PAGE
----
It’s been two month since the last Docker Endeavor post but we weren’t lazy! In opposite, we build a lot of new stuff and changed a lot of things and of course we learned a lot too! In between I passed my master exam and therefore the last two month were really busy. Beside this, Bernhard and I met Niclas Mietz a fellow of our old colleague Peter Rossbach from Bee42. We met Niclas because we booked a Gitlab CI/CD workshop in Munich (in June) – and funny, Bernhard and I were the only ones attending this workshop! Therefore we have had a really good time with Niclas because we had the chance to ask him everything we wanted to know specifically for our needs!
Thanks to Bee42 and the DevOps Gathering that we were mentioned on Twitter – what a motivation to go on with this blog!
Also one of our fellows of the Container fathers, Kir Kolyshkin, we met him in 2009, is now working as a developer for Docker Twitter. We are very proud to know him!
Review from the last episode
In the last episode we talked about our ingress-controller, the border-controller and the docker-controller. For now we canceled the docker-controller & the ingress-controller because it adds too much complexity and we managed it to get up and running with a border-controller in conjunction with external created swarm networks and Docker Swarm internal DNS lookups.
Yes, we are going further! Our current productive environment is still powered by our work horse OpenVZ. But we are now also providing a handful of Docker Swarm Services in production / development & staging. To get both, CI (continuous integration) and CD/CD (continuous delivery / continuous deployment) up and running, we decided to basically support three strategies.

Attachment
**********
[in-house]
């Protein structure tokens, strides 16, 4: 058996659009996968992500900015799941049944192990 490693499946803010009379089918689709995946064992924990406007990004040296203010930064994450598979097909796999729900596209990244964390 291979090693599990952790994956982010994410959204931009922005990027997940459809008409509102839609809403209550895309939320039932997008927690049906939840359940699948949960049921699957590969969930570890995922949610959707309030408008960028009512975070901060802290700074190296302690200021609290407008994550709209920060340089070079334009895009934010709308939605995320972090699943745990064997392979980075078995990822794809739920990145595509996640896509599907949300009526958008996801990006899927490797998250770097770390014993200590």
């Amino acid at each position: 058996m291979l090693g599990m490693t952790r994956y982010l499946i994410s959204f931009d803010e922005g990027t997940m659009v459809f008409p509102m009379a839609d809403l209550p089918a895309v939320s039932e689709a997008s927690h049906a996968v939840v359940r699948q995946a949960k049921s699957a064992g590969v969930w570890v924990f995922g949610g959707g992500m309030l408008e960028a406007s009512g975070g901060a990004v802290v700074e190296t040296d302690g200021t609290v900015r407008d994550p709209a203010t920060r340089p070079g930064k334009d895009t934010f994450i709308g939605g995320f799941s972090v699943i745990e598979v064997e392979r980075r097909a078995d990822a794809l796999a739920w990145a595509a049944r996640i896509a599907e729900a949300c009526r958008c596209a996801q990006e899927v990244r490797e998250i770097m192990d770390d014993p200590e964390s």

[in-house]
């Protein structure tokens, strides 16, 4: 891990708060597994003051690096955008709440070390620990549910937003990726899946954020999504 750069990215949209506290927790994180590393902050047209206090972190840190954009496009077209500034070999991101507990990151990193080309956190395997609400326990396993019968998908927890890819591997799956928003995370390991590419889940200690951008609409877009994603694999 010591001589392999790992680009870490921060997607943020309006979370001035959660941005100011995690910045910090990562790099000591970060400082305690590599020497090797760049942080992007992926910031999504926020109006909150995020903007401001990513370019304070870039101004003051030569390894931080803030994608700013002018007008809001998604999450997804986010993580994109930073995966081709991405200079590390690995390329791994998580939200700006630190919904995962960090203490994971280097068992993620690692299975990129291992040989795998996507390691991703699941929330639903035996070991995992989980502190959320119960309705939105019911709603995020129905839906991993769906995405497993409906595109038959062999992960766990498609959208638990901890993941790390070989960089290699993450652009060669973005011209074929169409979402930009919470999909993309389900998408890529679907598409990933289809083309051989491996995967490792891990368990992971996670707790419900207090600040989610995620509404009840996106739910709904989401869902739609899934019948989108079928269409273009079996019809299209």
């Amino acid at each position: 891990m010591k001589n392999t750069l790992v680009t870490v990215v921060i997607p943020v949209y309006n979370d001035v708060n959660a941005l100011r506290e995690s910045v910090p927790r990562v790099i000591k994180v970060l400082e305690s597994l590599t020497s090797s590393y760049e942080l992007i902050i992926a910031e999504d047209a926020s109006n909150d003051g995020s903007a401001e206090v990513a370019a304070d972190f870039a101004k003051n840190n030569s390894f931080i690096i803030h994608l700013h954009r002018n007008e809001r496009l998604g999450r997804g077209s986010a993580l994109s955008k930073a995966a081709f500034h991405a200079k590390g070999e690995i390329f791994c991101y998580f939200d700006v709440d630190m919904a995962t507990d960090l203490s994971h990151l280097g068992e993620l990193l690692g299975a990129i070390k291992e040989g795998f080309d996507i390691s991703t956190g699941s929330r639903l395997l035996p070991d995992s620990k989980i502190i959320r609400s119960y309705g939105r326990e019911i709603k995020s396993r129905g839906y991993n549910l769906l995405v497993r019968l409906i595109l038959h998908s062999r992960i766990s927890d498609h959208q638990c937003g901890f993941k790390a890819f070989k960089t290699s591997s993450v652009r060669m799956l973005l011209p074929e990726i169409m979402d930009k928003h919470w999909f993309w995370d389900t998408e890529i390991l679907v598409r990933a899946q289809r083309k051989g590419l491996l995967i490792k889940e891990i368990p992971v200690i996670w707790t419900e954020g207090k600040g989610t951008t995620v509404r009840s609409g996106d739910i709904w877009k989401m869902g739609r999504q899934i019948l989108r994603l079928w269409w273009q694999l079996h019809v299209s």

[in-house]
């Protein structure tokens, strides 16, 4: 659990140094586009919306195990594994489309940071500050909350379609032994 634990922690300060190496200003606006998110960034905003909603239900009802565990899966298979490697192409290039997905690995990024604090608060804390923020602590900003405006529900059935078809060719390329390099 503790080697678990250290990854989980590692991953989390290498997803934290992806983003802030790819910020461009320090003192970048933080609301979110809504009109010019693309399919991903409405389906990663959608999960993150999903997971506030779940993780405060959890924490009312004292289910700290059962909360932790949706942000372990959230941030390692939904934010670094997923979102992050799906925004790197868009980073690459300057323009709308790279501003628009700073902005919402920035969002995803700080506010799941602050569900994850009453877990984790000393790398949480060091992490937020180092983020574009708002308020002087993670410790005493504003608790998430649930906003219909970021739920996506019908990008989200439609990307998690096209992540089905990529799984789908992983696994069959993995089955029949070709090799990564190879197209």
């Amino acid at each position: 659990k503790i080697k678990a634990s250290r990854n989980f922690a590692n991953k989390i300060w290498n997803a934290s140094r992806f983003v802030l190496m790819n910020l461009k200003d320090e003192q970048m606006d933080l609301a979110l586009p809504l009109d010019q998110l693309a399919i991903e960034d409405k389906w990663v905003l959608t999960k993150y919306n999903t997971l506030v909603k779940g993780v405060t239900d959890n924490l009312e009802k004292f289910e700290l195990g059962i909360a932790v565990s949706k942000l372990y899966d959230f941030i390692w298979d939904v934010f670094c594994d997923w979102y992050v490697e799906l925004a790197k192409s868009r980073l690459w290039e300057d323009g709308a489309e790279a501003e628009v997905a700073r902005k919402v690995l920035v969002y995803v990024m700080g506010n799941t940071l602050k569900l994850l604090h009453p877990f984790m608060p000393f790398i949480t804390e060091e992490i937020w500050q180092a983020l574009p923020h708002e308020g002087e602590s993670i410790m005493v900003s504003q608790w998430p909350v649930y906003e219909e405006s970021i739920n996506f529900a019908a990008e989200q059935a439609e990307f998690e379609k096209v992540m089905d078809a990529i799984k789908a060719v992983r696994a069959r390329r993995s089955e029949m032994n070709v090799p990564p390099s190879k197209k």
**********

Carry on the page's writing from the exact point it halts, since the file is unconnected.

- At first, we use Gitlab to create deployment setups for our department, DevOps. We’ve just transitioned our Apache Tomcat setup to a automatic Docker Image build powered by Gitlab. Based on this we created a transition repository where the developer could place his or her .war-package. This file afterwards gets bundled with our Docker Tomcat image, build beforehand, and then it is also pushed to our private Docker registry. Afterwards it will be deployed to the Docker Swarm. KISS – Keep it simple & stupid.
Second, the developers of our development department use Gitlab including the Gitlab runners to build a full CI pipeline, including Sonar, QF-GUI tests, Maven and so on.
Third, we have projects which are combining both, the CI and the CD/CD mechanisms. For productive and testing/staging environments.
Update of the border-controller